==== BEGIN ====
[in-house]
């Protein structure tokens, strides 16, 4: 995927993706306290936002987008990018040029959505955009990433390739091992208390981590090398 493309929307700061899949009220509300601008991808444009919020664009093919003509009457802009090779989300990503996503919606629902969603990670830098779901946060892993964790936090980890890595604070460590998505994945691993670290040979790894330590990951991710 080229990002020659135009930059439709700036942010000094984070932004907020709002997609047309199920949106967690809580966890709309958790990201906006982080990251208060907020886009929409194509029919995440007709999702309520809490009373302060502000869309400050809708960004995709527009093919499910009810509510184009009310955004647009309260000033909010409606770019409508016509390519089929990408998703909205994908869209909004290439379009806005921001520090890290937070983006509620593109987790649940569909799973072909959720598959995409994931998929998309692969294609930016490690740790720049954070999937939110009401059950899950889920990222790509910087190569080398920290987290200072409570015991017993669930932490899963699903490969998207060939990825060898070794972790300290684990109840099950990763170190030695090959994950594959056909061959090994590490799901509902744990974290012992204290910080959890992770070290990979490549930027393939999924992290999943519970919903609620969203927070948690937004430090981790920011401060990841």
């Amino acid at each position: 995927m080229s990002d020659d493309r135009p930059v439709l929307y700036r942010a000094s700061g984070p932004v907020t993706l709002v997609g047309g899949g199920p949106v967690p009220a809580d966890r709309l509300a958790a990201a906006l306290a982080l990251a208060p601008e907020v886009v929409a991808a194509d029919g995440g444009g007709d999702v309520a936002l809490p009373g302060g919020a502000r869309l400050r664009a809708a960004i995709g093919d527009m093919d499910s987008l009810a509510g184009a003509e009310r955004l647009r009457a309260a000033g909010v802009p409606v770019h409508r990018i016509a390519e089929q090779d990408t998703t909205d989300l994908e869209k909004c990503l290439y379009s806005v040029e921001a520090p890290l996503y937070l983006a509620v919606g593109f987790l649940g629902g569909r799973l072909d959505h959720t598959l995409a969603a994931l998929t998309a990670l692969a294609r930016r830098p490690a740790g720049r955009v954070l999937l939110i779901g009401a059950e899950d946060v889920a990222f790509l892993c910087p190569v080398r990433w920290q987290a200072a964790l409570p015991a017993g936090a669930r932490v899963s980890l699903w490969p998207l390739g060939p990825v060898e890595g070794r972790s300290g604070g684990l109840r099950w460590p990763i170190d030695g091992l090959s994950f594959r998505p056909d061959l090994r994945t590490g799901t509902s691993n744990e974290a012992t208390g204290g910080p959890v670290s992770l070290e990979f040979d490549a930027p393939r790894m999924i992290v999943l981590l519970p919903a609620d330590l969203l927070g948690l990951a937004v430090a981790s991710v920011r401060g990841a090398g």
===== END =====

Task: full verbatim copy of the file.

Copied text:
[in-house]
């Protein structure tokens, strides 16, 4: 995927993706306290936002987008990018040029959505955009990433390739091992208390981590090398 493309929307700061899949009220509300601008991808444009919020664009093919003509009457802009090779989300990503996503919606629902969603990670830098779901946060892993964790936090980890890595604070460590998505994945691993670290040979790894330590990951991710 080229990002020659135009930059439709700036942010000094984070932004907020709002997609047309199920949106967690809580966890709309958790990201906006982080990251208060907020886009929409194509029919995440007709999702309520809490009373302060502000869309400050809708960004995709527009093919499910009810509510184009009310955004647009309260000033909010409606770019409508016509390519089929990408998703909205994908869209909004290439379009806005921001520090890290937070983006509620593109987790649940569909799973072909959720598959995409994931998929998309692969294609930016490690740790720049954070999937939110009401059950899950889920990222790509910087190569080398920290987290200072409570015991017993669930932490899963699903490969998207060939990825060898070794972790300290684990109840099950990763170190030695090959994950594959056909061959090994590490799901509902744990974290012992204290910080959890992770070290990979490549930027393939999924992290999943519970919903609620969203927070948690937004430090981790920011401060990841």
């Amino acid at each position: 995927m080229s990002d020659d493309r135009p930059v439709l929307y700036r942010a000094s700061g984070p932004v907020t993706l709002v997609g047309g899949g199920p949106v967690p009220a809580d966890r709309l509300a958790a990201a906006l306290a982080l990251a208060p601008e907020v886009v929409a991808a194509d029919g995440g444009g007709d999702v309520a936002l809490p009373g302060g919020a502000r869309l400050r664009a809708a960004i995709g093919d527009m093919d499910s987008l009810a509510g184009a003509e009310r955004l647009r009457a309260a000033g909010v802009p409606v770019h409508r990018i016509a390519e089929q090779d990408t998703t909205d989300l994908e869209k909004c990503l290439y379009s806005v040029e921001a520090p890290l996503y937070l983006a509620v919606g593109f987790l649940g629902g569909r799973l072909d959505h959720t598959l995409a969603a994931l998929t998309a990670l692969a294609r930016r830098p490690a740790g720049r955009v954070l999937l939110i779901g009401a059950e899950d946060v889920a990222f790509l892993c910087p190569v080398r990433w920290q987290a200072a964790l409570p015991a017993g936090a669930r932490v899963s980890l699903w490969p998207l390739g060939p990825v060898e890595g070794r972790s300290g604070g684990l109840r099950w460590p990763i170190d030695g091992l090959s994950f594959r998505p056909d061959l090994r994945t590490g799901t509902s691993n744990e974290a012992t208390g204290g910080p959890v670290s992770l070290e990979f040979d490549a930027p393939r790894m999924i992290v999943l981590l519970p919903a609620d330590l969203l927070g948690l990951a937004v430090a981790s991710v920011r401060g990841a090398g």